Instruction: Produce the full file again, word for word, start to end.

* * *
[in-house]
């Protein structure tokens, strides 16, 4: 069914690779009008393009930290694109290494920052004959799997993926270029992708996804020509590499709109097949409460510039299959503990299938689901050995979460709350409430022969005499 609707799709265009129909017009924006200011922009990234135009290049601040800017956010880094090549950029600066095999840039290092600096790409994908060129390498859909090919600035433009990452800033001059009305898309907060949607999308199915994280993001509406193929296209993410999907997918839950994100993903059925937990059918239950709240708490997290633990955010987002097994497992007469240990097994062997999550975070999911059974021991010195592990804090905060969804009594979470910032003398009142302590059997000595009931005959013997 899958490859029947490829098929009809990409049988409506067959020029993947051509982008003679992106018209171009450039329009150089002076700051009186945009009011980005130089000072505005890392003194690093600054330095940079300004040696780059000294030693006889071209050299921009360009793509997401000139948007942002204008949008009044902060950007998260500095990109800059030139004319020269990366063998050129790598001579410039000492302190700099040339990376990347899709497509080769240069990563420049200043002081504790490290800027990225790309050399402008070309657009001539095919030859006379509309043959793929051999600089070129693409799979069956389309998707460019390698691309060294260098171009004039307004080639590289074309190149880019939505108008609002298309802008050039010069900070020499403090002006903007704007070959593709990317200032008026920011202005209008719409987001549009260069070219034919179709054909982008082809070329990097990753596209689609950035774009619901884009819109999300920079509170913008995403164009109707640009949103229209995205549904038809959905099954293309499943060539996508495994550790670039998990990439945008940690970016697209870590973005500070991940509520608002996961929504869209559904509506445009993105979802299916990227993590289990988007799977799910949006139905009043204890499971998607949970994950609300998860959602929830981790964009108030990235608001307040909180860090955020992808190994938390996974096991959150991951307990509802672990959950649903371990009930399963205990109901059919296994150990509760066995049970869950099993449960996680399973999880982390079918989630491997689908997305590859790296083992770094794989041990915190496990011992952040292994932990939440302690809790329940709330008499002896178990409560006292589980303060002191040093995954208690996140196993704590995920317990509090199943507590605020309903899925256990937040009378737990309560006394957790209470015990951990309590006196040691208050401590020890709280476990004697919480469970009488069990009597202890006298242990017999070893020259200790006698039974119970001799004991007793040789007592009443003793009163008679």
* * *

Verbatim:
[in-house]
């Protein structure tokens, strides 16, 4: 069914690779009008393009930290694109290494920052004959799997993926270029992708996804020509590499709109097949409460510039299959503990299938689901050995979460709350409430022969005499 609707799709265009129909017009924006200011922009990234135009290049601040800017956010880094090549950029600066095999840039290092600096790409994908060129390498859909090919600035433009990452800033001059009305898309907060949607999308199915994280993001509406193929296209993410999907997918839950994100993903059925937990059918239950709240708490997290633990955010987002097994497992007469240990097994062997999550975070999911059974021991010195592990804090905060969804009594979470910032003398009142302590059997000595009931005959013997 899958490859029947490829098929009809990409049988409506067959020029993947051509982008003679992106018209171009450039329009150089002076700051009186945009009011980005130089000072505005890392003194690093600054330095940079300004040696780059000294030693006889071209050299921009360009793509997401000139948007942002204008949008009044902060950007998260500095990109800059030139004319020269990366063998050129790598001579410039000492302190700099040339990376990347899709497509080769240069990563420049200043002081504790490290800027990225790309050399402008070309657009001539095919030859006379509309043959793929051999600089070129693409799979069956389309998707460019390698691309060294260098171009004039307004080639590289074309190149880019939505108008609002298309802008050039010069900070020499403090002006903007704007070959593709990317200032008026920011202005209008719409987001549009260069070219034919179709054909982008082809070329990097990753596209689609950035774009619901884009819109999300920079509170913008995403164009109707640009949103229209995205549904038809959905099954293309499943060539996508495994550790670039998990990439945008940690970016697209870590973005500070991940509520608002996961929504869209559904509506445009993105979802299916990227993590289990988007799977799910949006139905009043204890499971998607949970994950609300998860959602929830981790964009108030990235608001307040909180860090955020992808190994938390996974096991959150991951307990509802672990959950649903371990009930399963205990109901059919296994150990509760066995049970869950099993449960996680399973999880982390079918989630491997689908997305590859790296083992770094794989041990915190496990011992952040292994932990939440302690809790329940709330008499002896178990409560006292589980303060002191040093995954208690996140196993704590995920317990509090199943507590605020309903899925256990937040009378737990309560006394957790209470015990951990309590006196040691208050401590020890709280476990004697919480469970009488069990009597202890006298242990017999070893020259200790006698039974119970001799004991007793040789007592009443003793009163008679």